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In 2008, in the heat of the global financial crisis, Warren Buffett bought a 10% stake in PRC automaker BYD. Photo: IMD

BYD Co (HK: 1211), not long ago the darling of China’s auto sector and the greatest hope for the country’s alternative fuel vehicles, is now sporting a share price 67% lower than year earlier levels and is reportedly planning massive layoffs on the order of 70% of its staff to turn things around.

Will key investor Warren Buffett with a 10% share finally have a high-profile loser in his highly vaunted portfolio?

A Chinese language piece in Sinafinance said that market watchers were absolutely dismayed by the precipitous fall in the fortune of Shenzhen-based BYD, which just a couple of years ago sported Mainland China’s top-selling sedan.

“This is crazy! What happened to BYD? What will happen to their workforce?” was just one of the comments made by the country’s hundreds of millions of netizens typical in response to the news of the automaker’s latest troubling tidings.

BYD: Bad news coming in bunches.

The firm began the year by announcing another disappointing performance, in which 2010 full-year sales failed by a significant gap to hit the original target of 600,000 units.

While BYD’s performance is echoed throughout the PRC’s recently-slowed auto market, its fall has been much more dramatic, given its high prominence a few short years ago, as well as its high-profile investment by world-famous investor Warren Buffett.

This was followed by the early August retirement of BYD’s General Manager Xia Zhibing and news that seven out of 10 workers would be axed – a report first leaked to the Internet by an employee of the passenger vehicle and rechargeable battery maker.

The report, which said the redundancies were already underway and ongoing, targeted mainly sales staff at its nationwide network of auto dealerships and showrooms.

One online PRC media outlet source was cited as saying: “The measures are severe but required in carrying out a necessary reorganization of the firm and to remedy overlap. The six geographical sales regions will be reduced to four and marketing departments attached to each region will be reduced to two from three currently.”

This latest major retrenchment marks the third time in the past 12 months the automaker has turned to reorganization to remedy woeful sales performances.

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Former Glory? BYD recently had the PRC's top selling sedan, the F3. Photo: BYD



However, analysts also say that although the move looks drastic on the surface, a closer look at BYD’s on-the-ground sales force layout reveals a shockingly overexposed and overlapping network of dealerships and sales teams.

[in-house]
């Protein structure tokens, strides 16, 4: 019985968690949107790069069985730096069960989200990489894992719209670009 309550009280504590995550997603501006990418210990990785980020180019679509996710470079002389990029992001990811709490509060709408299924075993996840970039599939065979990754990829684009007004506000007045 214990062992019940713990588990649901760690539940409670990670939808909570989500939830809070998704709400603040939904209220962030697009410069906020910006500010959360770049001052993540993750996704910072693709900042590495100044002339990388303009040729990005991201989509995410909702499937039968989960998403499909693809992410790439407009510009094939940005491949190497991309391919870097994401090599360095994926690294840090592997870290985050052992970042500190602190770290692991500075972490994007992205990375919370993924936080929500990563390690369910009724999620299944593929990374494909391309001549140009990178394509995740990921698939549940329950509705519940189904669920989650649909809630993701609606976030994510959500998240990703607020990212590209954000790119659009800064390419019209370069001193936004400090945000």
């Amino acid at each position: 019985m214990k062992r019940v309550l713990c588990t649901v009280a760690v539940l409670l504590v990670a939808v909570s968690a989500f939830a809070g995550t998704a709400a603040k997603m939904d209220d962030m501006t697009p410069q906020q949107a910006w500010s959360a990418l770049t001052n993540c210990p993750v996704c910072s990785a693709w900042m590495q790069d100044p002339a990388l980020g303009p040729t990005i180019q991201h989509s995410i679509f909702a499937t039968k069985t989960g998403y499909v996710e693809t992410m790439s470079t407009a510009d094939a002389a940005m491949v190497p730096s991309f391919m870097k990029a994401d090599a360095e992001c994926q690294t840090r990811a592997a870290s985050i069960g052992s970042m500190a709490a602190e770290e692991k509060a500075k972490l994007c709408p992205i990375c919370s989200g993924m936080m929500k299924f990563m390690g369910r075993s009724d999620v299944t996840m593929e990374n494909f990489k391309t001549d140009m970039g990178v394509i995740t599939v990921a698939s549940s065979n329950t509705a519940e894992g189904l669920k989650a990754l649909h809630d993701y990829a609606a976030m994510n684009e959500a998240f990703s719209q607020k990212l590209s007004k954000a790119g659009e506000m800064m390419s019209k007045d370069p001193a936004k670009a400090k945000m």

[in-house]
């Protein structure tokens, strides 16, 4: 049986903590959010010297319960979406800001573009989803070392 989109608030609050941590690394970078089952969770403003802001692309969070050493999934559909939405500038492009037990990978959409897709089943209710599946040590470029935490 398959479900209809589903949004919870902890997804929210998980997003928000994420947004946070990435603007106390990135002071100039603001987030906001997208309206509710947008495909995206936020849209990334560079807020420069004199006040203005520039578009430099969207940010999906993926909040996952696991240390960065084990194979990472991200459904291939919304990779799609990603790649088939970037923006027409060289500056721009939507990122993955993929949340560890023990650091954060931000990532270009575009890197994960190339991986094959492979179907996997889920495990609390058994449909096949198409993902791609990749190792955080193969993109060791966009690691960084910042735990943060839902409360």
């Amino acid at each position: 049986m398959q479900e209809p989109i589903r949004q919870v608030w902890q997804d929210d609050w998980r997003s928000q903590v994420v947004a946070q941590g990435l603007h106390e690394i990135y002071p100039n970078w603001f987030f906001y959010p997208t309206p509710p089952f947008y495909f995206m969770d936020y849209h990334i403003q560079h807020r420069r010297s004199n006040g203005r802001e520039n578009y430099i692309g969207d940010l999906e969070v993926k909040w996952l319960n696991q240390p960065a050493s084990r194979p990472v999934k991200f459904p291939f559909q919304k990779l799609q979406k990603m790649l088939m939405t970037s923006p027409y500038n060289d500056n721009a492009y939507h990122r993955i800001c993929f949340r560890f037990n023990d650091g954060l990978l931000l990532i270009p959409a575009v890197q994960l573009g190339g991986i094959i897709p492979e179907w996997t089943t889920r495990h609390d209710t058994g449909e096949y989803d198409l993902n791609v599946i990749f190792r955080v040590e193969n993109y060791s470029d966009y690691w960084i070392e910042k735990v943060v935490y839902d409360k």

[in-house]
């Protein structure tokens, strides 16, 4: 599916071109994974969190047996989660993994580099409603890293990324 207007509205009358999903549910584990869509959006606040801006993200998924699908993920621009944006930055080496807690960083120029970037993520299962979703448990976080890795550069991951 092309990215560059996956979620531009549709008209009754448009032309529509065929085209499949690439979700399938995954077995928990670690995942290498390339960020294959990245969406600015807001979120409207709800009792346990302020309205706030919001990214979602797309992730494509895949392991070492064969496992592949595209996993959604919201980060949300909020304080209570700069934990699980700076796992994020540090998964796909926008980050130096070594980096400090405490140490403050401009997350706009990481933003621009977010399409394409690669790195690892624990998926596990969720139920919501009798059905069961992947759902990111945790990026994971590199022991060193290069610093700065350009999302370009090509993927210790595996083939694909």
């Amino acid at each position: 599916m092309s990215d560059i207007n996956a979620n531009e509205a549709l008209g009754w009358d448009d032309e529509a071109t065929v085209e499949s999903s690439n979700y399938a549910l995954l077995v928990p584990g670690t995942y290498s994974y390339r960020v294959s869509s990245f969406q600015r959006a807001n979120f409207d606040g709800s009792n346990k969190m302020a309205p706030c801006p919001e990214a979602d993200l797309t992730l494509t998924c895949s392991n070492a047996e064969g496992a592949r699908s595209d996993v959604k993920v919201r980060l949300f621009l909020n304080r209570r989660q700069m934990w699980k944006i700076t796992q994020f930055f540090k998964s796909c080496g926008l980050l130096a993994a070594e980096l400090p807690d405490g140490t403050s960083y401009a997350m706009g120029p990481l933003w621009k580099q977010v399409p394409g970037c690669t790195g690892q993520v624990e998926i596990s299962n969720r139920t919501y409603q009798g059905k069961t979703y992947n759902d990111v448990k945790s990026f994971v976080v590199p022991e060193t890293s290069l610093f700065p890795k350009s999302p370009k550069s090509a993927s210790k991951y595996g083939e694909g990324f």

Despite tanking sales over the past three years, the Hong Kong-listed firm has maintained its dealership count at around 1,200, which is quadruple the mere 300 it operated in 2007.

This has led to painful rebates (for the firm) and price wars across the sector in an attempt to clear inventory and balance books.

It should be noted that there has yet to be an official announcement from BYD on the layoffs, but the lack of a denial of the initial report is conspicuous in its absence.

Buffeted Buffett?

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Niche Market: BYD has been hoping to fill a need for electric vehicles in the PRC, like this taxi in Shenzhen. Photo: Andrew Vanburen

Naturally, with the scale of the reported layoffs and the degree of possible reorganization of BYD, many are asking how the company’s most famous shareholder will be impacted, or what preventative measures he might take?

In 2008, Warren Buffett invested 232 mln usd in what at the time was around a 10% equity stake in the automaker.

That the chief of Berkshire Hathaway was willing to put such a big chunk in a relatively little known firm (to outsiders, at the time) amid the height of the global financial crisis, quickly turned BYD into an overnight sensation.

Not too long after Buffett’s investment, BYD's shares rose from 8 hkd per share to around 85 hkd, a staggering 10-fold increase,

However, with the drastic slowdown in Mainland China’s once super-revved domestic auto sales, and BYD certainly not escaping the downturn undented, many are asking whether Buffett – famous for his long positions and strategic long-term thinking – will continue to hold onto his BYD shares.

PRC netizens are split on Buffett’s possible strategies.

Some believe he will hold onto the BYD shares and use the case as an example of what not to do during his well-attended annual investor conferences in Omaha, Nebraska.

Others assert he will hold onto the BYD shares no matter what, out of principle, and await a respectable rebound before possible selling, saying his commitment to the investment will go down with the ship – or car – if necessary.

And like with most of the long positions held by Buffett, only time will tell if his investment decision was wise.

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